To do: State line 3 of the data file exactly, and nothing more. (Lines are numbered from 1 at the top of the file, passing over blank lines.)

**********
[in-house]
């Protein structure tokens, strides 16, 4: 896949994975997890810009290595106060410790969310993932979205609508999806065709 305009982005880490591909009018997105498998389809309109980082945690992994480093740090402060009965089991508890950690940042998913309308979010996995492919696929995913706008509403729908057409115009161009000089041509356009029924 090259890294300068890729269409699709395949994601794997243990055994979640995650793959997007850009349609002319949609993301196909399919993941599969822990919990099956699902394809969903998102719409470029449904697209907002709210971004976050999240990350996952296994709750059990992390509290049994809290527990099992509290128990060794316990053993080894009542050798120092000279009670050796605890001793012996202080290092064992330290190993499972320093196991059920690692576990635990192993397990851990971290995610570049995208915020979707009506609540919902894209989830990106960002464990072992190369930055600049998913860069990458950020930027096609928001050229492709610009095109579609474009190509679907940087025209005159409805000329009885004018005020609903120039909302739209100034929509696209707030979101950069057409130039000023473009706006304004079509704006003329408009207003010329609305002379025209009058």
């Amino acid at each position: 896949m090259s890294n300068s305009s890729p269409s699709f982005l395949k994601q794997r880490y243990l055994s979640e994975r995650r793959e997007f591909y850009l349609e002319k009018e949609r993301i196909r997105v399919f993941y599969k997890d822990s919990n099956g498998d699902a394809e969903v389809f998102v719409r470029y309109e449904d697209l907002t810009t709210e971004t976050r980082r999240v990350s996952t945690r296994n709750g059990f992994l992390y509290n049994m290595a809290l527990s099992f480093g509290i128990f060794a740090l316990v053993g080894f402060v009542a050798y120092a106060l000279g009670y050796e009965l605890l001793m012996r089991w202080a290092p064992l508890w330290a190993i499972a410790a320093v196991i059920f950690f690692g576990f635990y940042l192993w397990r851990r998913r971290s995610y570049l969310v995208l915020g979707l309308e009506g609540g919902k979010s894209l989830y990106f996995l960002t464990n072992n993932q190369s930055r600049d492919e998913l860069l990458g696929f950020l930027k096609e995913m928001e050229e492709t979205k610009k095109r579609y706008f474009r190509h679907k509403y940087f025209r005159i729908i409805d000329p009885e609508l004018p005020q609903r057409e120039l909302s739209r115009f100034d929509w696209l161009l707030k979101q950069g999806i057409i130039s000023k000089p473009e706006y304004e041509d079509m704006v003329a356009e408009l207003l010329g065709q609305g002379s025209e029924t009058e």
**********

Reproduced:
């Amino acid at each position: 896949m090259s890294n300068s305009s890729p269409s699709f982005l395949k994601q794997r880490y243990l055994s979640e994975r995650r793959e997007f591909y850009l349609e002319k009018e949609r993301i196909r997105v399919f993941y599969k997890d822990s919990n099956g498998d699902a394809e969903v389809f998102v719409r470029y309109e449904d697209l907002t810009t709210e971004t976050r980082r999240v990350s996952t945690r296994n709750g059990f992994l992390y509290n049994m290595a809290l527990s099992f480093g509290i128990f060794a740090l316990v053993g080894f402060v009542a050798y120092a106060l000279g009670y050796e009965l605890l001793m012996r089991w202080a290092p064992l508890w330290a190993i499972a410790a320093v196991i059920f950690f690692g576990f635990y940042l192993w397990r851990r998913r971290s995610y570049l969310v995208l915020g979707l309308e009506g609540g919902k979010s894209l989830y990106f996995l960002t464990n072992n993932q190369s930055r600049d492919e998913l860069l990458g696929f950020l930027k096609e995913m928001e050229e492709t979205k610009k095109r579609y706008f474009r190509h679907k509403y940087f025209r005159i729908i409805d000329p009885e609508l004018p005020q609903r057409e120039l909302s739209r115009f100034d929509w696209l161009l707030k979101q950069g999806i057409i130039s000023k000089p473009e706006y304004e041509d079509m704006v003329a356009e408009l207003l010329g065709q609305g002379s025209e029924t009058e």